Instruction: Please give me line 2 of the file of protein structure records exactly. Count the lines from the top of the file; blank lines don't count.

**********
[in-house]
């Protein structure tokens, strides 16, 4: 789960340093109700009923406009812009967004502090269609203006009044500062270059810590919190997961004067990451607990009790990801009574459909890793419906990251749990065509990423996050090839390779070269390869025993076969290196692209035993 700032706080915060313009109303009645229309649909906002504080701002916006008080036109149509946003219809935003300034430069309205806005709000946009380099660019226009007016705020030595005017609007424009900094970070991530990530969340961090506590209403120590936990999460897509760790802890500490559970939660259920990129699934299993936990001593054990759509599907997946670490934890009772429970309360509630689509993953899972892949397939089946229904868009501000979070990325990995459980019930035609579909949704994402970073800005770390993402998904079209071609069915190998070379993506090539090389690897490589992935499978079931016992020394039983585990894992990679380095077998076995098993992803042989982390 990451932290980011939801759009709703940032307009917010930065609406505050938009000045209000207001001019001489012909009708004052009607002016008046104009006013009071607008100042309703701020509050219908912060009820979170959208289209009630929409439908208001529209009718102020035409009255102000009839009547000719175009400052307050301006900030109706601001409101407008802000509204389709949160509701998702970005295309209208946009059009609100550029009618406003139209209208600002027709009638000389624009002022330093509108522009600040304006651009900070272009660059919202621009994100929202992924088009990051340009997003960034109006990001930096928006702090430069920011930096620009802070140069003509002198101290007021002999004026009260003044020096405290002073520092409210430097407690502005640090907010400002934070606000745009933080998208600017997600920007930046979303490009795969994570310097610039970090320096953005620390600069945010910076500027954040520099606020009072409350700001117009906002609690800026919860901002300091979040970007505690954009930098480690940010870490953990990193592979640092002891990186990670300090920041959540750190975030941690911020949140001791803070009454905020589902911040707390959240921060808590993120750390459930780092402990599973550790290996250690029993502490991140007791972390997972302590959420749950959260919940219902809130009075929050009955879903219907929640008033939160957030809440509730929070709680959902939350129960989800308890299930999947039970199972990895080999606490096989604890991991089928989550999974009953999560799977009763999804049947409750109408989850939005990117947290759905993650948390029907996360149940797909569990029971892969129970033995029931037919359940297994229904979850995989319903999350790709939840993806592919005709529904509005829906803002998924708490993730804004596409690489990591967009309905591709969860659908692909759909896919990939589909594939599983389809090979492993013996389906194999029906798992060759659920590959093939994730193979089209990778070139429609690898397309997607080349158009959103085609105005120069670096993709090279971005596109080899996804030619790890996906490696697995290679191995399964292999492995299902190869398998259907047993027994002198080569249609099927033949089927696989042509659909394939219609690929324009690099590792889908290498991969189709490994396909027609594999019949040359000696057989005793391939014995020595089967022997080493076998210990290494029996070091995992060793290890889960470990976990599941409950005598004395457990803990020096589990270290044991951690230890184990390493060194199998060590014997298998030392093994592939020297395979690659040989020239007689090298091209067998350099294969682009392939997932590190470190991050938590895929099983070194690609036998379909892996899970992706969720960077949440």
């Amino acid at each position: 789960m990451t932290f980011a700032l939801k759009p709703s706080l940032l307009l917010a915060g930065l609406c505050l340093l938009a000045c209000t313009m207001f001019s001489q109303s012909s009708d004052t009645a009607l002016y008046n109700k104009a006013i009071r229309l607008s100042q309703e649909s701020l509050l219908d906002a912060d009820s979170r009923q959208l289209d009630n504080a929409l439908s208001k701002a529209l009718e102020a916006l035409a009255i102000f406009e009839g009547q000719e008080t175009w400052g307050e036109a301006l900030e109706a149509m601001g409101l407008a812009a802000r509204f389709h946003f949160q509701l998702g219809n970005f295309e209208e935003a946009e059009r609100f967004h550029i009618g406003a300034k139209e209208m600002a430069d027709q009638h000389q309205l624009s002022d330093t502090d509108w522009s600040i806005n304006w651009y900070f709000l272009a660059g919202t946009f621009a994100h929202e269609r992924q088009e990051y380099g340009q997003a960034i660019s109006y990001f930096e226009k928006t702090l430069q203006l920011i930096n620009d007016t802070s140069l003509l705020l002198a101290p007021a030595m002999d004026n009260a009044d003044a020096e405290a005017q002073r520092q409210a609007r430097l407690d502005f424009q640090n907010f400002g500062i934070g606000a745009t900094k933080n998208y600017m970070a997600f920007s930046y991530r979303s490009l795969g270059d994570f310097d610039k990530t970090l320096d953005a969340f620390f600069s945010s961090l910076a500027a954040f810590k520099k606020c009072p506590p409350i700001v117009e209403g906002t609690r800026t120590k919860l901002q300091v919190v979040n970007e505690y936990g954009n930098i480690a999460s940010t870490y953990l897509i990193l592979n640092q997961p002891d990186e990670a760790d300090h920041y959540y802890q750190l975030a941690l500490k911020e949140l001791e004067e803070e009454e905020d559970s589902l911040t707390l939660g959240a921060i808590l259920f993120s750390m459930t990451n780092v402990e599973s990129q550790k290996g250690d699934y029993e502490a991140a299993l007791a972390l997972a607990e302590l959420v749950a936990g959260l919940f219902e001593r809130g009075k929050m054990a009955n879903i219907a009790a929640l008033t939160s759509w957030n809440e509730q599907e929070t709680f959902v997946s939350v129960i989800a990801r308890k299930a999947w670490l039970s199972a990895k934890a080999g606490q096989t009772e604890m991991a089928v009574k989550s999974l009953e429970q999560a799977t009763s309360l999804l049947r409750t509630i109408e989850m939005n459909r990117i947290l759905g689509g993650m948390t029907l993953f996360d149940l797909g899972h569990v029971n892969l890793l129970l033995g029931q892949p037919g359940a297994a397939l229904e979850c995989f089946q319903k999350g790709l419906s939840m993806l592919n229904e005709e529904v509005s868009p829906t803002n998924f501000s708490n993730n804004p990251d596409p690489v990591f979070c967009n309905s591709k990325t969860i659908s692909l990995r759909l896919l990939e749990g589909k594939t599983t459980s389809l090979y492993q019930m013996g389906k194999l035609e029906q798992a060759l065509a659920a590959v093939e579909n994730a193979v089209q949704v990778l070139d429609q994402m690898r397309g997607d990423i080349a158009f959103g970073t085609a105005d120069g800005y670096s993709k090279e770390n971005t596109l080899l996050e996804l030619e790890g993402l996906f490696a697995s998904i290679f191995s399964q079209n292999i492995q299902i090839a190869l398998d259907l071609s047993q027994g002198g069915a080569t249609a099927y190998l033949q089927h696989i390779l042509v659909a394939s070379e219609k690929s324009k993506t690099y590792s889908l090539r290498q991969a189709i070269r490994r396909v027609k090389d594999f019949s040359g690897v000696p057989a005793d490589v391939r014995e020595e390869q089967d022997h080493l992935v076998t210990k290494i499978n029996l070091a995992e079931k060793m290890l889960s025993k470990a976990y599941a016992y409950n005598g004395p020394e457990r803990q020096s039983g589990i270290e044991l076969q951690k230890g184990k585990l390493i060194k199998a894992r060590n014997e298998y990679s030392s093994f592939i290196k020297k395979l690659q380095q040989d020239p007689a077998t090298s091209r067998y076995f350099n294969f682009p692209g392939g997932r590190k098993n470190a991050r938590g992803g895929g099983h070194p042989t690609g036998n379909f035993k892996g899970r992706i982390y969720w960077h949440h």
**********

């Protein structure tokens, strides 16, 4: 789960340093109700009923406009812009967004502090269609203006009044500062270059810590919190997961004067990451607990009790990801009574459909890793419906990251749990065509990423996050090839390779070269390869025993076969290196692209035993 700032706080915060313009109303009645229309649909906002504080701002916006008080036109149509946003219809935003300034430069309205806005709000946009380099660019226009007016705020030595005017609007424009900094970070991530990530969340961090506590209403120590936990999460897509760790802890500490559970939660259920990129699934299993936990001593054990759509599907997946670490934890009772429970309360509630689509993953899972892949397939089946229904868009501000979070990325990995459980019930035609579909949704994402970073800005770390993402998904079209071609069915190998070379993506090539090389690897490589992935499978079931016992020394039983585990894992990679380095077998076995098993992803042989982390 990451932290980011939801759009709703940032307009917010930065609406505050938009000045209000207001001019001489012909009708004052009607002016008046104009006013009071607008100042309703701020509050219908912060009820979170959208289209009630929409439908208001529209009718102020035409009255102000009839009547000719175009400052307050301006900030109706601001409101407008802000509204389709949160509701998702970005295309209208946009059009609100550029009618406003139209209208600002027709009638000389624009002022330093509108522009600040304006651009900070272009660059919202621009994100929202992924088009990051340009997003960034109006990001930096928006702090430069920011930096620009802070140069003509002198101290007021002999004026009260003044020096405290002073520092409210430097407690502005640090907010400002934070606000745009933080998208600017997600920007930046979303490009795969994570310097610039970090320096953005620390600069945010910076500027954040520099606020009072409350700001117009906002609690800026919860901002300091979040970007505690954009930098480690940010870490953990990193592979640092002891990186990670300090920041959540750190975030941690911020949140001791803070009454905020589902911040707390959240921060808590993120750390459930780092402990599973550790290996250690029993502490991140007791972390997972302590959420749950959260919940219902809130009075929050009955879903219907929640008033939160957030809440509730929070709680959902939350129960989800308890299930999947039970199972990895080999606490096989604890991991089928989550999974009953999560799977009763999804049947409750109408989850939005990117947290759905993650948390029907996360149940797909569990029971892969129970033995029931037919359940297994229904979850995989319903999350790709939840993806592919005709529904509005829906803002998924708490993730804004596409690489990591967009309905591709969860659908692909759909896919990939589909594939599983389809090979492993013996389906194999029906798992060759659920590959093939994730193979089209990778070139429609690898397309997607080349158009959103085609105005120069670096993709090279971005596109080899996804030619790890996906490696697995290679191995399964292999492995299902190869398998259907047993027994002198080569249609099927033949089927696989042509659909394939219609690929324009690099590792889908290498991969189709490994396909027609594999019949040359000696057989005793391939014995020595089967022997080493076998210990290494029996070091995992060793290890889960470990976990599941409950005598004395457990803990020096589990270290044991951690230890184990390493060194199998060590014997298998030392093994592939020297395979690659040989020239007689090298091209067998350099294969682009392939997932590190470190991050938590895929099983070194690609036998379909892996899970992706969720960077949440």